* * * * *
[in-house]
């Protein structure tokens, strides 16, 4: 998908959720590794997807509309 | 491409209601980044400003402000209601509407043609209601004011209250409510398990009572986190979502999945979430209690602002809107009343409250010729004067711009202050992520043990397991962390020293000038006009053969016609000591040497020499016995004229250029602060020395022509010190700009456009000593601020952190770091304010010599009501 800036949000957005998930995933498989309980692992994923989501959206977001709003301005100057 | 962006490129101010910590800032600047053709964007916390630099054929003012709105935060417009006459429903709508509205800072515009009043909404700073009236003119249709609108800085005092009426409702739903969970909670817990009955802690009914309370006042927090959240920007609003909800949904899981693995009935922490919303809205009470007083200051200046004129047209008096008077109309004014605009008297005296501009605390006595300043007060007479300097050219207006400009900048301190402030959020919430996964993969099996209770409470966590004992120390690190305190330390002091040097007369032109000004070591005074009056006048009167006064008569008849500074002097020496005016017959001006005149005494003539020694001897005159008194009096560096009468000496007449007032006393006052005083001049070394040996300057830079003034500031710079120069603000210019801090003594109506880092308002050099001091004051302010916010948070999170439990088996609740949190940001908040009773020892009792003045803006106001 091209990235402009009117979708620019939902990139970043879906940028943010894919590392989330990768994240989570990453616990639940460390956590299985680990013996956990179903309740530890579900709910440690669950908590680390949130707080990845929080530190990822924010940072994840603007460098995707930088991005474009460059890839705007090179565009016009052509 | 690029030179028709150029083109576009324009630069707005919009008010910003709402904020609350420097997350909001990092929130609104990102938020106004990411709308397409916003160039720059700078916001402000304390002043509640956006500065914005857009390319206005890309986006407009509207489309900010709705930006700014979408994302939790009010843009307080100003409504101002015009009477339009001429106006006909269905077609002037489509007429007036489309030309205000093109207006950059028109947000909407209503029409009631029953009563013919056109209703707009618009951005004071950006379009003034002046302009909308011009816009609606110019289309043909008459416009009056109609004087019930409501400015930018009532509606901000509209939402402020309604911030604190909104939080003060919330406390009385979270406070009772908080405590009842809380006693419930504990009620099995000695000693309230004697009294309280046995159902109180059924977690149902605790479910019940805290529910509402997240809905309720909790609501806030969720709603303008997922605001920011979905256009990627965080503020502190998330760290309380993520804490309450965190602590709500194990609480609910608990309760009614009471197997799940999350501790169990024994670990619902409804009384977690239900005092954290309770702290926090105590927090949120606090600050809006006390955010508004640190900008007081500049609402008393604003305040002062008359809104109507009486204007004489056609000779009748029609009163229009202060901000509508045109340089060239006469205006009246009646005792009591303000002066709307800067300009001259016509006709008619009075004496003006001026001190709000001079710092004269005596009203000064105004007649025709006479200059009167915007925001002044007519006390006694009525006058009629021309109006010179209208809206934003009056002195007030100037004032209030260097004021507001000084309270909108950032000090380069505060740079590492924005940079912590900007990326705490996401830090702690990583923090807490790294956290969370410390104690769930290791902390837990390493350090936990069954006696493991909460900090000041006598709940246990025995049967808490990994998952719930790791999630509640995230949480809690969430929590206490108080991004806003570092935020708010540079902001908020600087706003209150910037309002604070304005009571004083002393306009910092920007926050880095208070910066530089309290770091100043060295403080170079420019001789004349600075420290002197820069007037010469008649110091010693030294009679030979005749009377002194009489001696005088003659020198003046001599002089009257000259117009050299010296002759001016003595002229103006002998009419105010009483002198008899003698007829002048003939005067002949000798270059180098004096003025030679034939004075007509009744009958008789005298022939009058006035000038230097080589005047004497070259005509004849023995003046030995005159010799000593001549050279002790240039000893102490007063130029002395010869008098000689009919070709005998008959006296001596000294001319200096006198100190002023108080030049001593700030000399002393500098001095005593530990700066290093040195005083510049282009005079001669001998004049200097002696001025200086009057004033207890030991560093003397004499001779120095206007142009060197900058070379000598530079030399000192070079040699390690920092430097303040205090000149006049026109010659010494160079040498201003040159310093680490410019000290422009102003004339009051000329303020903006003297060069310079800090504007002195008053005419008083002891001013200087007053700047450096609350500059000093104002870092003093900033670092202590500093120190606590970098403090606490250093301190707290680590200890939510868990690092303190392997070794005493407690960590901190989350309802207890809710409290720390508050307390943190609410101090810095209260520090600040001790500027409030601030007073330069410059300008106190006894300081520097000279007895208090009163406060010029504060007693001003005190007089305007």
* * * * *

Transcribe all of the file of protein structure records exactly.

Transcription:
[in-house]
């Protein structure tokens, strides 16, 4: 998908959720590794997807509309 | 491409209601980044400003402000209601509407043609209601004011209250409510398990009572986190979502999945979430209690602002809107009343409250010729004067711009202050992520043990397991962390020293000038006009053969016609000591040497020499016995004229250029602060020395022509010190700009456009000593601020952190770091304010010599009501 800036949000957005998930995933498989309980692992994923989501959206977001709003301005100057 | 962006490129101010910590800032600047053709964007916390630099054929003012709105935060417009006459429903709508509205800072515009009043909404700073009236003119249709609108800085005092009426409702739903969970909670817990009955802690009914309370006042927090959240920007609003909800949904899981693995009935922490919303809205009470007083200051200046004129047209008096008077109309004014605009008297005296501009605390006595300043007060007479300097050219207006400009900048301190402030959020919430996964993969099996209770409470966590004992120390690190305190330390002091040097007369032109000004070591005074009056006048009167006064008569008849500074002097020496005016017959001006005149005494003539020694001897005159008194009096560096009468000496007449007032006393006052005083001049070394040996300057830079003034500031710079120069603000210019801090003594109506880092308002050099001091004051302010916010948070999170439990088996609740949190940001908040009773020892009792003045803006106001 091209990235402009009117979708620019939902990139970043879906940028943010894919590392989330990768994240989570990453616990639940460390956590299985680990013996956990179903309740530890579900709910440690669950908590680390949130707080990845929080530190990822924010940072994840603007460098995707930088991005474009460059890839705007090179565009016009052509 | 690029030179028709150029083109576009324009630069707005919009008010910003709402904020609350420097997350909001990092929130609104990102938020106004990411709308397409916003160039720059700078916001402000304390002043509640956006500065914005857009390319206005890309986006407009509207489309900010709705930006700014979408994302939790009010843009307080100003409504101002015009009477339009001429106006006909269905077609002037489509007429007036489309030309205000093109207006950059028109947000909407209503029409009631029953009563013919056109209703707009618009951005004071950006379009003034002046302009909308011009816009609606110019289309043909008459416009009056109609004087019930409501400015930018009532509606901000509209939402402020309604911030604190909104939080003060919330406390009385979270406070009772908080405590009842809380006693419930504990009620099995000695000693309230004697009294309280046995159902109180059924977690149902605790479910019940805290529910509402997240809905309720909790609501806030969720709603303008997922605001920011979905256009990627965080503020502190998330760290309380993520804490309450965190602590709500194990609480609910608990309760009614009471197997799940999350501790169990024994670990619902409804009384977690239900005092954290309770702290926090105590927090949120606090600050809006006390955010508004640190900008007081500049609402008393604003305040002062008359809104109507009486204007004489056609000779009748029609009163229009202060901000509508045109340089060239006469205006009246009646005792009591303000002066709307800067300009001259016509006709008619009075004496003006001026001190709000001079710092004269005596009203000064105004007649025709006479200059009167915007925001002044007519006390006694009525006058009629021309109006010179209208809206934003009056002195007030100037004032209030260097004021507001000084309270909108950032000090380069505060740079590492924005940079912590900007990326705490996401830090702690990583923090807490790294956290969370410390104690769930290791902390837990390493350090936990069954006696493991909460900090000041006598709940246990025995049967808490990994998952719930790791999630509640995230949480809690969430929590206490108080991004806003570092935020708010540079902001908020600087706003209150910037309002604070304005009571004083002393306009910092920007926050880095208070910066530089309290770091100043060295403080170079420019001789004349600075420290002197820069007037010469008649110091010693030294009679030979005749009377002194009489001696005088003659020198003046001599002089009257000259117009050299010296002759001016003595002229103006002998009419105010009483002198008899003698007829002048003939005067002949000798270059180098004096003025030679034939004075007509009744009958008789005298022939009058006035000038230097080589005047004497070259005509004849023995003046030995005159010799000593001549050279002790240039000893102490007063130029002395010869008098000689009919070709005998008959006296001596000294001319200096006198100190002023108080030049001593700030000399002393500098001095005593530990700066290093040195005083510049282009005079001669001998004049200097002696001025200086009057004033207890030991560093003397004499001779120095206007142009060197900058070379000598530079030399000192070079040699390690920092430097303040205090000149006049026109010659010494160079040498201003040159310093680490410019000290422009102003004339009051000329303020903006003297060069310079800090504007002195008053005419008083002891001013200087007053700047450096609350500059000093104002870092003093900033670092202590500093120190606590970098403090606490250093301190707290680590200890939510868990690092303190392997070794005493407690960590901190989350309802207890809710409290720390508050307390943190609410101090810095209260520090600040001790500027409030601030007073330069410059300008106190006894300081520097000279007895208090009163406060010029504060007693001003005190007089305007």